I strongly suspect a number of organisations listed in the register of New Zealand charities just shouldn’t be there. The Department of Internal Affairs provides facilities to search the charities register – it is worth doing if you have your suspicions.
Why is this important? Well, registration as a charity provides tax-free status to an organisation. In effect this means all taxpayers are subsidising their activities. While most of us are probably happy to subsidise genuine charities it goes against the grain when they are not genuine.
Here I will look at just one suspicious organisation – the New Zealand Health Trust.
The New Zealand Health Trust
This trust is in the news lately because last November it took a High Court case against the South Taranaki District Council aiming for a judicial review over a decision to fluoridate water supplies in Patea and Waverley (see Chch group tests fluoridation push and Taranaki fluoride ruling ends up in court). [See Update below.] Such legal action is not cheap yet the New Zealand Health Trust is a registered charity so tax exempt. We are affectively subsidising the legal action – like it or not.
Fortunately, registration means that some information about the organisation and its finances must be provided and documents are available on the register. The New Zealand Health Trust registration details claim its purpose is education, training and research. It provides advice, information and advocacy with the main beneficiaries being the “general public.”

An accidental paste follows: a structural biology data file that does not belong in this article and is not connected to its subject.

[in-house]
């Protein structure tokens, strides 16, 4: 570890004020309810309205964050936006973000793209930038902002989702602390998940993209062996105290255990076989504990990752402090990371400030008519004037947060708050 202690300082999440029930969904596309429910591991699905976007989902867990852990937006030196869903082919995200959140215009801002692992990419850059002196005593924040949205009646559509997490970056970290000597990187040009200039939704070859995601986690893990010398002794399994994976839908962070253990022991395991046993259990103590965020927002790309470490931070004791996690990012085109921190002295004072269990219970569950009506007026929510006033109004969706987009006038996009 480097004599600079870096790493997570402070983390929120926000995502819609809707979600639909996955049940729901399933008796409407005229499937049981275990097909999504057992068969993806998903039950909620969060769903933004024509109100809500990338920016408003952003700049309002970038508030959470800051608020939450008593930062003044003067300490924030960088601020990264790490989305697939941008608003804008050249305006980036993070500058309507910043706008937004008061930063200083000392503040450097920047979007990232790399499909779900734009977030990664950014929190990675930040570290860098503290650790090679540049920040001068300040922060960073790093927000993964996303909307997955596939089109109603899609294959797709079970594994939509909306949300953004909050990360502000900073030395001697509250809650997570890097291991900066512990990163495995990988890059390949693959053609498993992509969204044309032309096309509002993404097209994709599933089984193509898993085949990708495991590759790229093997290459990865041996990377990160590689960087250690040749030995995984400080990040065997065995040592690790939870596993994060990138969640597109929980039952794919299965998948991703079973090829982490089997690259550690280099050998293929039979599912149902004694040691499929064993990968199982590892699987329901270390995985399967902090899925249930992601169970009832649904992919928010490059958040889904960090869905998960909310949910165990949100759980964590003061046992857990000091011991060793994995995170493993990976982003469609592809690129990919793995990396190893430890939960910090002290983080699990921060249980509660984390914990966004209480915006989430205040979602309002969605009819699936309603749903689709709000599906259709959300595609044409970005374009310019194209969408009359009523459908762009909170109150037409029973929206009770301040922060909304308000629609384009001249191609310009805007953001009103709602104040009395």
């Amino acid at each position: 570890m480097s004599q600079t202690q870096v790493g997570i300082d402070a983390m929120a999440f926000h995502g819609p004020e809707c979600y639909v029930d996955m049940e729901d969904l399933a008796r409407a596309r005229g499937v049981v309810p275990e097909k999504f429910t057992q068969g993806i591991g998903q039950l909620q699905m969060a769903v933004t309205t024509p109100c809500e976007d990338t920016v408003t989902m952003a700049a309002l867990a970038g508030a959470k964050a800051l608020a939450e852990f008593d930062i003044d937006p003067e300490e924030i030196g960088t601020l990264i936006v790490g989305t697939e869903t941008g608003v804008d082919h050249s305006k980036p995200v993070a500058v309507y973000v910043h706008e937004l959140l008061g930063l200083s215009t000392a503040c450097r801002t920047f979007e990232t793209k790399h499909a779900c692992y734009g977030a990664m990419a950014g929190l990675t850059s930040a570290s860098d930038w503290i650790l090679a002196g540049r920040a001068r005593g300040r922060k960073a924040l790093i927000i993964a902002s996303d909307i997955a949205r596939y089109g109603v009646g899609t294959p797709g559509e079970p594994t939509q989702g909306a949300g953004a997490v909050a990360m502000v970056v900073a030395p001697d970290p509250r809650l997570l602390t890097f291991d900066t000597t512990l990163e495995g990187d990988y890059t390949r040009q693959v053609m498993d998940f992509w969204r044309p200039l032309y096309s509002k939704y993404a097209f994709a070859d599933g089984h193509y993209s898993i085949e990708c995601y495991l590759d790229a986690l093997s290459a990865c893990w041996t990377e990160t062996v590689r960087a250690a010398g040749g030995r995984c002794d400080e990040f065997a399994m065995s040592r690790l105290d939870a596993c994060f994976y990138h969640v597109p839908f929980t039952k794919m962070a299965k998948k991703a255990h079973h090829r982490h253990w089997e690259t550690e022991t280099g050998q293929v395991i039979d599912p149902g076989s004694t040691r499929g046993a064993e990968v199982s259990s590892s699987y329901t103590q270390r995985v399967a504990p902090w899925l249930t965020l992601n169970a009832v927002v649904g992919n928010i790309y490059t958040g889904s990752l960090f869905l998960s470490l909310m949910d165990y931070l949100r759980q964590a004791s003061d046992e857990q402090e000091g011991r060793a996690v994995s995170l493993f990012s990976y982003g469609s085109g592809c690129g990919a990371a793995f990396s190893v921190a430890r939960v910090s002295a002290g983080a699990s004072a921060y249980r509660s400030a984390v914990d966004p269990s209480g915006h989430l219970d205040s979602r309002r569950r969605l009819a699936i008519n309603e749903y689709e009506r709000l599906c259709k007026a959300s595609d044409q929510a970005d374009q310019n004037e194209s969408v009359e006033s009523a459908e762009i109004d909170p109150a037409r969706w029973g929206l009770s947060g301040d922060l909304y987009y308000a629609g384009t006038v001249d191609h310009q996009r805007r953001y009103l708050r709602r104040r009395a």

The trust deed (available on the register – rules.pdf) gives more detail – but still expressed in a very general way (I guess organisations like this want to keep their options open). Besides talk of promoting education and well-being, research, relief of poverty and the promotion of “other charitable objectives” the document declares some more relevant goals:
“5(e): encourage and provide opportunities for persons and corporate bodies within New Zealand to take an active interest in complementary health care products, devices, practices and services and general health research for prevention, diagnosis and treatment;”
“5(j): lobby decision making bodies on issues affecting the charitable purposes with a view to furthering the charitable purposes, and use such media campaigns and promotions as may assist;”
If you want to put 2 + 2 together, have a look at their web page. It soon becomes obvious the trust is a political lobbying organisation working to promote the interests of the industry selling “natural health products” and “health care products, devices, practices and services within New Zealand.”
So, New Zealand taxpayers are subsiding an industry lobby group, with commercial interests and aims. Inclusion of words like “health,” “natural” and “alternative” does not make it any different to any industry lobby group with commercial interests.
Have another look at the website and you will see this group has political as well as commercial aims. As well as working hard on fighting parliamentary consideration of treating natural health products as drugs (the ANZTPA Debate) it is also active in the following issues:
Yes – as taxpayers we are subsidising political activity on chemtrials, way-out medical procedures and a lot else. We are subsiding opposition to vaccines, genetic modification and aspartine.
We are also subsidising their expensive legal action to fight fluoridation.
Registration as a charity requires annual financial returns and these are available on the register – from 2008 – 2013 for the New Zealand Health Trust. I don’t have the financial literacy to understand these returns completely but details of their main sources of income and main expenses for each year are interesting. Here is a page from their 2013 return.